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Cancer experts are advising that women get screened for cervical cancer less frequently than doctors currently recommend, NPR reports.
Guidelines released by the American Cancer Society and two other medical groups now recommend that women wait until they turn 21 to get their first Pap smear, and then only get tested every three years thereafter if everything looks okay. This goes against the long-standing recommendation that screening should begin either at age 21 or three years after the onset of sexual activity.
Debbie Saslow of the ACS says that cervical cancer is rare in young women, so there’s no reason to start earlier than age 21. And the cancer grows very slowly, so there’s no danger in waiting longer between tests. “If you compare the benefit of annual screening to screening every three years with the Pap test it’s almost nothing,” she said.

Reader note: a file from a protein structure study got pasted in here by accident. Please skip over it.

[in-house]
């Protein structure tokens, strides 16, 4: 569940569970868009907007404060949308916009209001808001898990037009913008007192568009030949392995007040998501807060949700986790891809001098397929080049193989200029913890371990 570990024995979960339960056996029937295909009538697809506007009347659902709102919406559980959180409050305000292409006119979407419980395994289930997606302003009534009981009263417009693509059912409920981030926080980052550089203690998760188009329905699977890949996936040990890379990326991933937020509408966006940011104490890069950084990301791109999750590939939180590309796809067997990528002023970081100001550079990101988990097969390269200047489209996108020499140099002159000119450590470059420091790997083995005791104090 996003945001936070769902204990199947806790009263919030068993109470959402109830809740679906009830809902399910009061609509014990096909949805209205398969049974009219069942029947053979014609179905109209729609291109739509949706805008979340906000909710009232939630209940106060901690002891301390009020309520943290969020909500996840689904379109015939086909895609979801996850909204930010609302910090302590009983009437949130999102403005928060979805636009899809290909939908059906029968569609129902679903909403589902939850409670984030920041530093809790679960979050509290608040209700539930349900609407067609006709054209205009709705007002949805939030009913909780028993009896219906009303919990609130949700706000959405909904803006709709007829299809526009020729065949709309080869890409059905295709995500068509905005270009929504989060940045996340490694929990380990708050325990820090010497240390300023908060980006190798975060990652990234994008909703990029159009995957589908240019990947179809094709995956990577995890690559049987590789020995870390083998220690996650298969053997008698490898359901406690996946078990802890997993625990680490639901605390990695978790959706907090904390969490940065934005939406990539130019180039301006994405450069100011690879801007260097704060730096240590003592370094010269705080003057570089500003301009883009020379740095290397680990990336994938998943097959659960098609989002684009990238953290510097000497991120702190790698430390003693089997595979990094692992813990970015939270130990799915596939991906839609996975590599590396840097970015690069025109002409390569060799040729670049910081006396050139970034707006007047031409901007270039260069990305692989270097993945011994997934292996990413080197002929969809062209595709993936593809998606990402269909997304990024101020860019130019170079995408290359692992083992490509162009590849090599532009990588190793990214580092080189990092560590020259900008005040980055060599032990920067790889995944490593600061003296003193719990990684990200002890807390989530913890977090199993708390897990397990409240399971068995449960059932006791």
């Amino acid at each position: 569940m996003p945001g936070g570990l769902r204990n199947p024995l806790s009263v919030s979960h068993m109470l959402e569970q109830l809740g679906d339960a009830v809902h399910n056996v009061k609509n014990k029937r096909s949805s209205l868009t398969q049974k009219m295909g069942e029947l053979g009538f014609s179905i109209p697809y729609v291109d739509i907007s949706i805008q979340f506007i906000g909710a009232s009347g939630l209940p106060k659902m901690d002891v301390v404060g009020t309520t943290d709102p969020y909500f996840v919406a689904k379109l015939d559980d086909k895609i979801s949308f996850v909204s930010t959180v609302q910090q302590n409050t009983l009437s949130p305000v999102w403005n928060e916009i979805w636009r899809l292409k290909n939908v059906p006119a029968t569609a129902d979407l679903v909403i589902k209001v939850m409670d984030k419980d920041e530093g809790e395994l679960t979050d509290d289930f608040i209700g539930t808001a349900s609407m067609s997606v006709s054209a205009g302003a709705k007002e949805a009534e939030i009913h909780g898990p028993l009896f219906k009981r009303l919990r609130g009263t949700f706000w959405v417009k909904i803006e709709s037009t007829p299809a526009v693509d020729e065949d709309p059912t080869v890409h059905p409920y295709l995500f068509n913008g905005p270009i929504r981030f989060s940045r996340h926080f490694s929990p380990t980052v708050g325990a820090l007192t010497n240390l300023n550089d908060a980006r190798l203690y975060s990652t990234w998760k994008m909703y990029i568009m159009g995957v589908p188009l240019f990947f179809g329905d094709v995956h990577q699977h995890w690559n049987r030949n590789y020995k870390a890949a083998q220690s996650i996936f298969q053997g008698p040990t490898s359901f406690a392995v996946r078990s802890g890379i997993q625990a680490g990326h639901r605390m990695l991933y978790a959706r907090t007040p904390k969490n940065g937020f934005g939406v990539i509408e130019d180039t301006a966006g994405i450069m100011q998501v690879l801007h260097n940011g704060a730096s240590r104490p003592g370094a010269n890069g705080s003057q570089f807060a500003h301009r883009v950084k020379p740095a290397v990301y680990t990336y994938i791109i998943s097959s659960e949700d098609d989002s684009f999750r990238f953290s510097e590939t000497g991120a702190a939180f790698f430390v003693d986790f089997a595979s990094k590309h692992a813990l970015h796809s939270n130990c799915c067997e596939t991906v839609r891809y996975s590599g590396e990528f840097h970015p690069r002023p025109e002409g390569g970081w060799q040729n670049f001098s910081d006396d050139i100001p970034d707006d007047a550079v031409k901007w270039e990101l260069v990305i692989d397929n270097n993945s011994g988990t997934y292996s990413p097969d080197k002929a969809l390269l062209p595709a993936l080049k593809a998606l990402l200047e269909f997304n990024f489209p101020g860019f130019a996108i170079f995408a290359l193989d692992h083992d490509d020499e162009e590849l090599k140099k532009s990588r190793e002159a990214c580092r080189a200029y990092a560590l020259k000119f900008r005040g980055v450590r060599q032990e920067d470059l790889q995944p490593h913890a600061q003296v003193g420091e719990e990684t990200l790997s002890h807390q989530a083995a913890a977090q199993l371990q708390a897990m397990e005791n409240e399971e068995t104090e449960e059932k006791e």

Also factoring into the recommendation is that Pap tests often produce false alarms, so more frequent testing can result in unnecessary procedures to ensure there’s no cancer, Saslow added.
The new guidelines also advise women to cease Pap smears at age 65, provided there’s no evidence of cervical cancer risk in earlier screenings.